Technical Authorship Feedback from Team ObjectSharp

Recently we, ObjectSharpees, had an internal email discussion on the subject of authoring technical books. This blog post provides the feedback from many of the current @TeamObjectSharp book authors.

The questions asked in my starter email were:

  • What is worth authoring a book?
  • How much time did you have to spend on it?
  • Is it hard to get publishers to publish your book?
  • Other feedback on your experience
  • Are you interested in co-authoring books?
  • What is the Booking Authoring Process?

What is worth authoring a book?

@LACanuck: Yes, but only because I get intrinsic enjoyment from writing. If writing is a chore, then I can pretty much guarantee it won’t be worth it.

@VisualDragon: Intrinsically enjoying writing, be it blog or otherwise, isn’t really the same as writing a technical publication that can’t be edited once it “goes to press”.  When you sign off on the galley proofs, that’s pretty much it.  Get it wrong and it’s out there with your name on it forever - or at least until the first revision.

@MichaelSahota: YES! My goal was to help people in my community and improve it. I succeeded.

How much time did you have to spend on it?

@LACanuck: At the pace that I write, it takes about one hour per page, all in. By ‘all in’, I mean the initial planning, research and writing. Along with editing, creating examples, responding to technical and editors comments and reviewing the galley proofs.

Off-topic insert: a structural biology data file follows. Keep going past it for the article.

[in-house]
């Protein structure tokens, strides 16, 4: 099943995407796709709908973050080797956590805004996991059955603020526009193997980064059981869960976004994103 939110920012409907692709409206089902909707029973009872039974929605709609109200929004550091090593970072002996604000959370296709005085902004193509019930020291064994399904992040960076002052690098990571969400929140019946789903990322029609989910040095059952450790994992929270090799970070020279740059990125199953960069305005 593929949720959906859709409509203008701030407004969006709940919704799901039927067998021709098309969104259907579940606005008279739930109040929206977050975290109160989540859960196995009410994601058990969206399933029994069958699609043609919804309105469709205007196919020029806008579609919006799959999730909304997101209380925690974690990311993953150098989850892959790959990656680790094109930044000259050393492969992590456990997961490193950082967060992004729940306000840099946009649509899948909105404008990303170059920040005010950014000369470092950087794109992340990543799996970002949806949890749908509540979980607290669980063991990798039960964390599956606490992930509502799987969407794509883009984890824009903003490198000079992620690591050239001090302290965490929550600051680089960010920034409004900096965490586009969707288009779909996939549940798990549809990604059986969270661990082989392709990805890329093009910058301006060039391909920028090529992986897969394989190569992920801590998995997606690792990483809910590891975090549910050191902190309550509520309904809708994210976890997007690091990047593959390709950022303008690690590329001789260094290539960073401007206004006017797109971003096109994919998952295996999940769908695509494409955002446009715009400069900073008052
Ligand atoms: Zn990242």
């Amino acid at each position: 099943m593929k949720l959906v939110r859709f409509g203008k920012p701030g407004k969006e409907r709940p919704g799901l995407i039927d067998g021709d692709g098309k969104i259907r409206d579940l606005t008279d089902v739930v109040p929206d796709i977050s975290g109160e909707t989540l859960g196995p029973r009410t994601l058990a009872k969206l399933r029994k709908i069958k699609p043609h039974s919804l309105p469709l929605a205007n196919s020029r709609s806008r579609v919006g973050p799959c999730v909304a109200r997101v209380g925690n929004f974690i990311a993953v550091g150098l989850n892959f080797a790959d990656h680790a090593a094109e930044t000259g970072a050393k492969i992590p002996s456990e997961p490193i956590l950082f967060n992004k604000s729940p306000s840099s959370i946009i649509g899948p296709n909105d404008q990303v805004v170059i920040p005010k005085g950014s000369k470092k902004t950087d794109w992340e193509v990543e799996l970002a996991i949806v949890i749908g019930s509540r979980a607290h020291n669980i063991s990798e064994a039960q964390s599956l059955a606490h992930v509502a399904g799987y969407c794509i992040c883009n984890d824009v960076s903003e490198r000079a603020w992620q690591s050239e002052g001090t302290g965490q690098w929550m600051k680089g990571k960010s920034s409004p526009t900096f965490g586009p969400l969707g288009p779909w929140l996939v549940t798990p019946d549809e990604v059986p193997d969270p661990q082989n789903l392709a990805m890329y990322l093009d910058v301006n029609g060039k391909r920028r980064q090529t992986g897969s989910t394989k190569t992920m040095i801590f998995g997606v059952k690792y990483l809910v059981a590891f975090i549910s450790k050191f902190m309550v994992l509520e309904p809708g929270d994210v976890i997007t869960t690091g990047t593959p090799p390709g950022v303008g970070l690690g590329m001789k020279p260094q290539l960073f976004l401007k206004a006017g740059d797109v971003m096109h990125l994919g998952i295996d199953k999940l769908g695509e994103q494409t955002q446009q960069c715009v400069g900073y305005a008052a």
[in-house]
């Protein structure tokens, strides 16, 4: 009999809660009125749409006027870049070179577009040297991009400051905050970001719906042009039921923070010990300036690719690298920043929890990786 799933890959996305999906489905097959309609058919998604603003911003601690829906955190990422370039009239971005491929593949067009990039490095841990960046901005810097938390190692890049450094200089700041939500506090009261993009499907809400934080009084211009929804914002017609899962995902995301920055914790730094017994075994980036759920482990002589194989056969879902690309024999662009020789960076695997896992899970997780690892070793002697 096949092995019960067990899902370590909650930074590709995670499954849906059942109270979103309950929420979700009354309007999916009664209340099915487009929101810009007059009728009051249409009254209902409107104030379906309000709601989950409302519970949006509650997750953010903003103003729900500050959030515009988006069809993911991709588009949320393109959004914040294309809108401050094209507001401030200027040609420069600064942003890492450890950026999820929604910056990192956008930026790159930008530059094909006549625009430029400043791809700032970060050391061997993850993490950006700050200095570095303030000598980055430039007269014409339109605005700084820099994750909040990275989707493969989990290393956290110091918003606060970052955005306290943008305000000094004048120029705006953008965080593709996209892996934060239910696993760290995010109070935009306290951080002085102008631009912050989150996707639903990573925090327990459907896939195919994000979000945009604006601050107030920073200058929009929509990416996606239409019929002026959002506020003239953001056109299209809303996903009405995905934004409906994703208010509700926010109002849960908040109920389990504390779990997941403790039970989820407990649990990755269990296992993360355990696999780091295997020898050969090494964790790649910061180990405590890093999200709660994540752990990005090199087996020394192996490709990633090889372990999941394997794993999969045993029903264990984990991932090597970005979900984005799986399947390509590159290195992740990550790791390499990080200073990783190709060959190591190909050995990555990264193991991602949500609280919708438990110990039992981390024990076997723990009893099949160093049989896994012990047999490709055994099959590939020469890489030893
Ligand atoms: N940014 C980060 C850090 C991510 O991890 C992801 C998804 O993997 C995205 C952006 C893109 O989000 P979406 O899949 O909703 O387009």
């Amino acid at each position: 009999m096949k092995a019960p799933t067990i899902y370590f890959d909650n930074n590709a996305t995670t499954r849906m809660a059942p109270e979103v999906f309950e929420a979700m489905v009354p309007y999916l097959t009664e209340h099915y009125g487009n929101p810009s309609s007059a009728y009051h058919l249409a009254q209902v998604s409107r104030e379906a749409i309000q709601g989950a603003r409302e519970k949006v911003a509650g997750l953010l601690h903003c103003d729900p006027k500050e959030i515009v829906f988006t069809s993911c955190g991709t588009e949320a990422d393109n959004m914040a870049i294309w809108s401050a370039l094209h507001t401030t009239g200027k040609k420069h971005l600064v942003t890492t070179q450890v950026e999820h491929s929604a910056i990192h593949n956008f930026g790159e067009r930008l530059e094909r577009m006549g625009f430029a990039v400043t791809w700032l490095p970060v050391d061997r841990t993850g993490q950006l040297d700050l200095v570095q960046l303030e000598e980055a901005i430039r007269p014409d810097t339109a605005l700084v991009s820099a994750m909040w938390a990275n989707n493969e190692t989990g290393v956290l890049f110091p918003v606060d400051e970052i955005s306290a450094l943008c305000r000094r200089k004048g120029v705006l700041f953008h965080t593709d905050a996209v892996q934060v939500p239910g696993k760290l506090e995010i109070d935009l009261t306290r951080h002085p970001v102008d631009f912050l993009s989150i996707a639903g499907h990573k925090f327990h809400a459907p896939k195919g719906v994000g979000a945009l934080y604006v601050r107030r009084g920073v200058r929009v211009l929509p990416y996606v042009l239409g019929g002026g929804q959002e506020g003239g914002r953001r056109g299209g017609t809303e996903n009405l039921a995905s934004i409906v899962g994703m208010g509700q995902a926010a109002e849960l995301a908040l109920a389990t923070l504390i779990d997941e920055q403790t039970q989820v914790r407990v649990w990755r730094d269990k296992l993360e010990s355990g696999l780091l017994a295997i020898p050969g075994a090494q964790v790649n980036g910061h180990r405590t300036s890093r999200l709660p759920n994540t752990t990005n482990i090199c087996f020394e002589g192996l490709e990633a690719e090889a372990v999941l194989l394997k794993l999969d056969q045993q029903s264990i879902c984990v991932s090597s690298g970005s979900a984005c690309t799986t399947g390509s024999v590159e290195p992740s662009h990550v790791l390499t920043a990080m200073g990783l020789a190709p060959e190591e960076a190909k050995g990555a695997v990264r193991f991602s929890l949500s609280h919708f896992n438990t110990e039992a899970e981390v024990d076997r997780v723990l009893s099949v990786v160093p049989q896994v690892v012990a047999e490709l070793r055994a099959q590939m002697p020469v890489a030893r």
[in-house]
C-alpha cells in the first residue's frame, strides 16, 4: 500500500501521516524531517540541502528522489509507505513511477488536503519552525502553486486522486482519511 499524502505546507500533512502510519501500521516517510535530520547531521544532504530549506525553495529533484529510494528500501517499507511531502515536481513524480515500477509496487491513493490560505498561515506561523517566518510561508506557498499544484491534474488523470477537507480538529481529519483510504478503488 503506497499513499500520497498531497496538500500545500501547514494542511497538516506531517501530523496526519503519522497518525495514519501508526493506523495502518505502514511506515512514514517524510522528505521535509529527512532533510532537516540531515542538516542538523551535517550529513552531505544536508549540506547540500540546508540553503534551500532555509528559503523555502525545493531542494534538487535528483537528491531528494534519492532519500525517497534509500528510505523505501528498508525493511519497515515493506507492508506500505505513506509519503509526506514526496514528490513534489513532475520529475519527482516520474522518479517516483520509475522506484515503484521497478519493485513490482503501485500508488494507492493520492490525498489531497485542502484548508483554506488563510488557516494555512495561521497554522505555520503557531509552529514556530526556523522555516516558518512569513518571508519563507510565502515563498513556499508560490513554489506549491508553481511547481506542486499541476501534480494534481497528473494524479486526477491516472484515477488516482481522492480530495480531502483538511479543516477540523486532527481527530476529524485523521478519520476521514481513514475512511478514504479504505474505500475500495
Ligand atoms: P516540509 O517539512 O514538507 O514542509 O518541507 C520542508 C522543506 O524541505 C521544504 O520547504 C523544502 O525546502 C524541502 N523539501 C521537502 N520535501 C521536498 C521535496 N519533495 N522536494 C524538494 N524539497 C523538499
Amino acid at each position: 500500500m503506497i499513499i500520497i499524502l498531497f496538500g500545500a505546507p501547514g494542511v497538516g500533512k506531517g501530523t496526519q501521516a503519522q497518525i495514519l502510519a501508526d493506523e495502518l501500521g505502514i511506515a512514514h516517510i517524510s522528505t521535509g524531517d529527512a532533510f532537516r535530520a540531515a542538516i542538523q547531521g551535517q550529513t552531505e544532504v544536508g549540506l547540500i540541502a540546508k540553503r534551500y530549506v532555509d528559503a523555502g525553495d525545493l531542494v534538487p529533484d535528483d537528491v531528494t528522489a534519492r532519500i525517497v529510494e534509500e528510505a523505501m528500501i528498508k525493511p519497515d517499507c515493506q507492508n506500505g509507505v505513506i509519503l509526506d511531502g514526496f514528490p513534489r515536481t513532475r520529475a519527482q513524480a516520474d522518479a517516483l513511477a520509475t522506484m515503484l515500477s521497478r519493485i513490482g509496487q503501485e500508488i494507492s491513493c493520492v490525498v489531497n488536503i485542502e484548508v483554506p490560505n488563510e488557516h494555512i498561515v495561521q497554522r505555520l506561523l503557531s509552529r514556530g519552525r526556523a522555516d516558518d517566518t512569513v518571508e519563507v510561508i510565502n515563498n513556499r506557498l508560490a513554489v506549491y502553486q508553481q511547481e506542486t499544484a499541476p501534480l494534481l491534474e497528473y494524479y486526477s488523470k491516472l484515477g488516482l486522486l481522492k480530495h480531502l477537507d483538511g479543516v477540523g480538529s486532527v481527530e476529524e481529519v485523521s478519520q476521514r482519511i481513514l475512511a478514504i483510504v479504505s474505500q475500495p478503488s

@MichaelSahota: I had a lot of the book written as blog posts. I thought I would cat it together and be done, but it took a lot more effort than I thought to clean it up to make it coherent.

I RECOMMEND you start publishing your book via blog posts - then you get feedback on your ideas and content. If you want to have a valuable book, I highly recommend it.

Is it hard to get publishers to publish your book?

@LACanuck: I can’t answer this question directly. To be honest, I have publishers asking me to write for them because I stick to the deadlines that I commit to and apparently that is not very common in the industry. But if you do have an idea for a book, I’d be happy to introduce you to my editor, who is actually the Wiley acquisitions editor.


@MichaelSahota: My understanding is that most publishers are not that helpful. There is a really cool new approach to consider called "Happy Melly". But you have a lot of content to write before even worrying about publishing.

Other feedback on your experience